Murdered and Missing Indigenous Women and Girls
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"The Red Dress Awareness Campaign & Installation seeks to recognize and inform the public about the increasingly high numbers of missing and murdered Indigenous women and girls, both in Canada and the USA. This project was inspired by The REDress Project, which was started in 2010 by Métis artist Jamie Black; We continue to honour and remember those women and girls today."
"Walking With Our Sisters is a commemorative art installation to honour the lives of missing and murdered Indigenous Women of Canada and the United States; to acknowledge the grief and torment families of these women continue to suffer; and to raise awareness of this issue and create opportunity for broad community-based dialogue on the issue"
NWAC Faceless Dolls Project
"Our hope was to visually and physically create a representation of the 582 known cases of missing and murdered Aboriginal women and girls (What Their Stories Tell Us: Research findings from the Sisters In Spirit initiative, 2010)"
Retrieved from: Native Women’s Association of Canada, “Building on the Legacy of the NWAC Faceless Doll Project. Create Your Own Faceless Dolls”, online by searching:
<www.nwac.ca/wp-content/uploads/2015/05/2012_Building_on_the Legacy_of NWAC_Faceless_Doll_Project.pdf>
Documentaries and Films for learning more about Missing and Murdered Indigenous Women and Girls.
"A short documentary that explores the question of calling a national public inquiry into the issue of missing and murdered indigenous women & girls in Canada or whether there may be a better approach."
"People are encouraged to hang red dresses or shirts in February to honour murdered and missing indigenous women and girls in Canada."
"Beverley Jacobs reminds us of our collective responsibility to end this violence first by acknowledging the tough truths about colonization, racism and sexism in our communities."
"What Their Stories Tell Us: Research findings from the Sisters In Spirit initiative brings together five years of research related to missing and murdered Aboriginal women and girls in Canada."
"By taking collective responsibility for safety, and by educating Canadians about the systemic causes of violence against Indigenous women and girls, we can effect real change. We believe in the power of youth voices and in the agency of Indigenous women and girls."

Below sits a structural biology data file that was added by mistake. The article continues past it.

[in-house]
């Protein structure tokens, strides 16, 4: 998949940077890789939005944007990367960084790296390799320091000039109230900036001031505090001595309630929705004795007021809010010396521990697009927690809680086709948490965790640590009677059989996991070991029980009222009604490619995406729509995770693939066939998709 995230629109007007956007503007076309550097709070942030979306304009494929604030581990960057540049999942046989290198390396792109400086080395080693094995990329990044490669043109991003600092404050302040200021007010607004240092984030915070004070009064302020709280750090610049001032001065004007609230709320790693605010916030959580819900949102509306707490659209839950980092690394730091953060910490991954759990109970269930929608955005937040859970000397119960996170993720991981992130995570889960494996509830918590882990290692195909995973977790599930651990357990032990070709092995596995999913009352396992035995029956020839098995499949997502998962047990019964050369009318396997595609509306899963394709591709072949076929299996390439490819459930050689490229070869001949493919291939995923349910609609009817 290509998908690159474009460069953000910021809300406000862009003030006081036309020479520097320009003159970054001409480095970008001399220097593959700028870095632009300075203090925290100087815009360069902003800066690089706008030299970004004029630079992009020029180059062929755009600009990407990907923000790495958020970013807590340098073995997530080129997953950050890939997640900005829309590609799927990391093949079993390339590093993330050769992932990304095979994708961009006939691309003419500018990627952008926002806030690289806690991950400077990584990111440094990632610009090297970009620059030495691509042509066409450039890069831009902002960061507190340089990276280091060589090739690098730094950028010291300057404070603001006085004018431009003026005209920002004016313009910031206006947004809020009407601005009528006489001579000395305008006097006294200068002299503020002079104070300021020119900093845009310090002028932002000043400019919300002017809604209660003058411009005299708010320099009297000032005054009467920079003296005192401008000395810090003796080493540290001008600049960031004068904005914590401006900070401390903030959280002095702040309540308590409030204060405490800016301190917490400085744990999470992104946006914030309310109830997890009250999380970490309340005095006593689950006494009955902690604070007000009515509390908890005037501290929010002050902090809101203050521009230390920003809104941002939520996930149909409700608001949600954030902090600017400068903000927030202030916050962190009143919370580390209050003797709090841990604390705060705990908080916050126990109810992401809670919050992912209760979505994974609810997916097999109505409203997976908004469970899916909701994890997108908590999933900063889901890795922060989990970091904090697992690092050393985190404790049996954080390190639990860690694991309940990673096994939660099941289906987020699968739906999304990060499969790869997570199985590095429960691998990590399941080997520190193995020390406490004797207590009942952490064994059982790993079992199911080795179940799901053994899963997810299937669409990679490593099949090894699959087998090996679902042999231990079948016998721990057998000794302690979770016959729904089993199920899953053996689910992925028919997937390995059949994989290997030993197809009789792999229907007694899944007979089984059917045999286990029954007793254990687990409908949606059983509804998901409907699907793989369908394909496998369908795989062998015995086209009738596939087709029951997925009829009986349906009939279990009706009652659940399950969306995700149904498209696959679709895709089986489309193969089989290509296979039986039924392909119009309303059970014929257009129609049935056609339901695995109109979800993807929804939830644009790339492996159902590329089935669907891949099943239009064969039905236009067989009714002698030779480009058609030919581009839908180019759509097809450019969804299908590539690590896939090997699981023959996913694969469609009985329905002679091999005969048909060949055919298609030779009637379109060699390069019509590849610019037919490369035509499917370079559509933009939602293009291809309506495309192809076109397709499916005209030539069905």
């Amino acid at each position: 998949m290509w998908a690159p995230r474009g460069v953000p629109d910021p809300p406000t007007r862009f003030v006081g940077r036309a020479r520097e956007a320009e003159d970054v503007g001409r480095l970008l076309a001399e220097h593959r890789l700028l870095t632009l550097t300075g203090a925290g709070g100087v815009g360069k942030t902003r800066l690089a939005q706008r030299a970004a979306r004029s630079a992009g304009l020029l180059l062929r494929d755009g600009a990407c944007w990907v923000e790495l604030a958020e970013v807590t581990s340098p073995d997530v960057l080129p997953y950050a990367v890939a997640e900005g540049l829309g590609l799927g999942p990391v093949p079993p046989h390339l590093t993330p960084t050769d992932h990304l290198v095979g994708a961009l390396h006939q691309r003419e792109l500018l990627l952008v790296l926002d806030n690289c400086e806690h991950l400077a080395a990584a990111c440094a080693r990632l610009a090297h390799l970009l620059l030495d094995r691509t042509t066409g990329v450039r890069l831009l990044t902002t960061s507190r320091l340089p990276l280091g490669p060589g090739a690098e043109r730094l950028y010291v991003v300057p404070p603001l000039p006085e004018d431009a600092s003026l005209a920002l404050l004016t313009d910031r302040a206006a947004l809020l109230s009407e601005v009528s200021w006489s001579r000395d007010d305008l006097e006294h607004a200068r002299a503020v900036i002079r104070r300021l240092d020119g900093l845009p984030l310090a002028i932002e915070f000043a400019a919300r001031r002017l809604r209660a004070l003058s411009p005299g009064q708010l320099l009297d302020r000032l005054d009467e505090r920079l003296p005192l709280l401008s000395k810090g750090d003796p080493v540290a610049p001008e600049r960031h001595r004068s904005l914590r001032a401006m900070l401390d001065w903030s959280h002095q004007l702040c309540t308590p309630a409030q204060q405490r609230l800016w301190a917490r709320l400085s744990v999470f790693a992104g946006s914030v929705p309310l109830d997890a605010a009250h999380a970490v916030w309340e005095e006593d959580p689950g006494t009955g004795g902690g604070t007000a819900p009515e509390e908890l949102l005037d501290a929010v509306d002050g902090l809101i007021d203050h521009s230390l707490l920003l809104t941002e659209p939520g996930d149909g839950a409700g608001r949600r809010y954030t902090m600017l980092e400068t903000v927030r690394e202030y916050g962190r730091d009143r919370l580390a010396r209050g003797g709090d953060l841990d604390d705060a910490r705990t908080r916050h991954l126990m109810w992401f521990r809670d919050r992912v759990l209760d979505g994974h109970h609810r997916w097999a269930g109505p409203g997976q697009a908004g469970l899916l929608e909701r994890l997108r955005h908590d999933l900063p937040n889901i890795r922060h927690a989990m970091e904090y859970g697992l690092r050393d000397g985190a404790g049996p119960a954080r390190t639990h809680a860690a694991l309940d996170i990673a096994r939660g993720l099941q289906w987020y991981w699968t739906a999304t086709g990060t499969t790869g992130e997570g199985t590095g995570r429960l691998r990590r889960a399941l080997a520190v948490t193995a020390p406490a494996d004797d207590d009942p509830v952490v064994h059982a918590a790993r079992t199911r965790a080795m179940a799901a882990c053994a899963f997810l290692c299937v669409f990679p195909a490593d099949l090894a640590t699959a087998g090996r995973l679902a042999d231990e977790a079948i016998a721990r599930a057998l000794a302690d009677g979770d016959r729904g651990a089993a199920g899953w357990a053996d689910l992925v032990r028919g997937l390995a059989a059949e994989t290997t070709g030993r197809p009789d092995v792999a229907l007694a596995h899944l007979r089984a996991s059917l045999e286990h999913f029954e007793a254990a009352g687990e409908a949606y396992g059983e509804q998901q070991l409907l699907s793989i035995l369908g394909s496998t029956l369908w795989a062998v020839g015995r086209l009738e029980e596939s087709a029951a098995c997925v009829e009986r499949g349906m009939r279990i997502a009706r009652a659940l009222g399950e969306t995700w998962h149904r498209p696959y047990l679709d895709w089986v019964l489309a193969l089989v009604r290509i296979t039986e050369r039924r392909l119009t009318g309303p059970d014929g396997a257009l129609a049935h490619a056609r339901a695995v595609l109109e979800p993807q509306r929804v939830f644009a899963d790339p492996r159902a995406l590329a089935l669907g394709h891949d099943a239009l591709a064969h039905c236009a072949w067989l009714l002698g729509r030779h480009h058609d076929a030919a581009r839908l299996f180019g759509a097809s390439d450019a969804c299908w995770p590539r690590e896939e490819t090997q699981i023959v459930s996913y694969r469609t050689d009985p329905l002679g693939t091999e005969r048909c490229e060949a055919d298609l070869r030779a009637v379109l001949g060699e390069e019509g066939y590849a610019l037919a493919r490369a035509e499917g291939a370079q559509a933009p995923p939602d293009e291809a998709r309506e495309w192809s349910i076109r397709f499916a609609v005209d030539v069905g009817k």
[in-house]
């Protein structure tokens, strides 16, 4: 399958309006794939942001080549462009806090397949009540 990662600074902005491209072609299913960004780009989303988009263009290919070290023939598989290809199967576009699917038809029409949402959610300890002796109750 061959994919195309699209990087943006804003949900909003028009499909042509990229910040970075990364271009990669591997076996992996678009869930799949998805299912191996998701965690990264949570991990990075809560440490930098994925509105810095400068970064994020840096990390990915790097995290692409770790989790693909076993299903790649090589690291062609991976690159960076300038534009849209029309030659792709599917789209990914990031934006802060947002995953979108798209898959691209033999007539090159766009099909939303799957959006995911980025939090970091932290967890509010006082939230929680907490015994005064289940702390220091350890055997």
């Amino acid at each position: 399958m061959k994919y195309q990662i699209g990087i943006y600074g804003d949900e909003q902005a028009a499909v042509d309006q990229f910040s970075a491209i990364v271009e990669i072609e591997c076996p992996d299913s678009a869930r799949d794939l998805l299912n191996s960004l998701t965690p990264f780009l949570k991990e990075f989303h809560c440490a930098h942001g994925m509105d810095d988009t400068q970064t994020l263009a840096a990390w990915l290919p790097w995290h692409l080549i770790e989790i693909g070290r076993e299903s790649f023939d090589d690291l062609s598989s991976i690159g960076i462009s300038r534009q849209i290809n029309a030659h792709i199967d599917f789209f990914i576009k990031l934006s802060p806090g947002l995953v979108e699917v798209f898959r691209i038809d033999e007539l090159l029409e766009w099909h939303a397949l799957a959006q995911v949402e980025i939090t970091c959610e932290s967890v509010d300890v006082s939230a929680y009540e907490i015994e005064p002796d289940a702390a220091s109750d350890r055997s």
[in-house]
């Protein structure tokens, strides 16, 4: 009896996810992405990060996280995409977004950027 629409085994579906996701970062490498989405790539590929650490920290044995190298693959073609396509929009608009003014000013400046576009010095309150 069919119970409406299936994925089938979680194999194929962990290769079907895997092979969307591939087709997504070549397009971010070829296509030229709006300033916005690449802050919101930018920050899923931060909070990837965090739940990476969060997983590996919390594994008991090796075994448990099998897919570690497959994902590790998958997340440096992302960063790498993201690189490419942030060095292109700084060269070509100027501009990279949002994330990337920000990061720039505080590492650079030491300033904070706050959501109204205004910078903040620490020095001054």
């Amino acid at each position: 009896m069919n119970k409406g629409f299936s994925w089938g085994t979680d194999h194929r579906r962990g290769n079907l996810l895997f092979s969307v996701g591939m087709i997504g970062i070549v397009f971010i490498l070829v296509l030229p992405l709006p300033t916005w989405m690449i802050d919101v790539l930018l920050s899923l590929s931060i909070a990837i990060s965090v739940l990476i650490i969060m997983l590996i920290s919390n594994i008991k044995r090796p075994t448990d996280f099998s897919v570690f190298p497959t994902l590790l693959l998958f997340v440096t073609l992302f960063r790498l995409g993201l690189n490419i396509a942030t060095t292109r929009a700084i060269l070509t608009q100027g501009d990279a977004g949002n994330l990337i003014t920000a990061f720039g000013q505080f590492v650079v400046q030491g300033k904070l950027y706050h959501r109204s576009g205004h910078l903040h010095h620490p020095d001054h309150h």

"Shades of Our Sisters is an exhibit and online experience co-created by the families of Missing and Murdered Indigenous Women to share the memory of their loved ones and what the loss of their life means. Audiences are transported into the grief, laughter and love of these families; challenging Canadians to realize the injustice of this national tragedy."
"Native American women have been targeted with high rates of violence, murder, rape and disappearance for centuries. This ongoing series explores how activists, communities, lawmakers and law enforcement are raising awareness and working for change."
"On a steel-gray winter day, the red dresses each hung, flapping in the wind along the plaza surrounding the Smithsonian’s National Museum of the American Indian—35 of them—in different shapes, sizes and shades. They serve as stand-ins for the potentially thousands of native women who go missing or are murdered each year."
"This MMIWG Information Hub on the KAIROS website is focused on providing information, resources and updates related to the national inquiry into missing and murdered Indigenous women and girls in Canada."
"To commemorate Women’s History Month, the National Museum of the American Indian presented The REDress Project, an outdoor art installation by artist Jaime Black (Métis). Read more.
"Internal Emails Reveal RCMP's Fragmented Response to Missing and Murdered Indigenous Women: Lack of a coordinated strategy and careful monitoring undermines the effort to end 'genocide,' say experts and advocates."
"Connie Walker talks about her new podcast and why continuing to cover MMIWG is important to her"
Listen to the podcast here.
"Beyond Red Dress Day: Seven calls to action for allies"
"The REDress Project
An aesthetic response to the more than 1000 missing and murdered aboriginal women in Canada."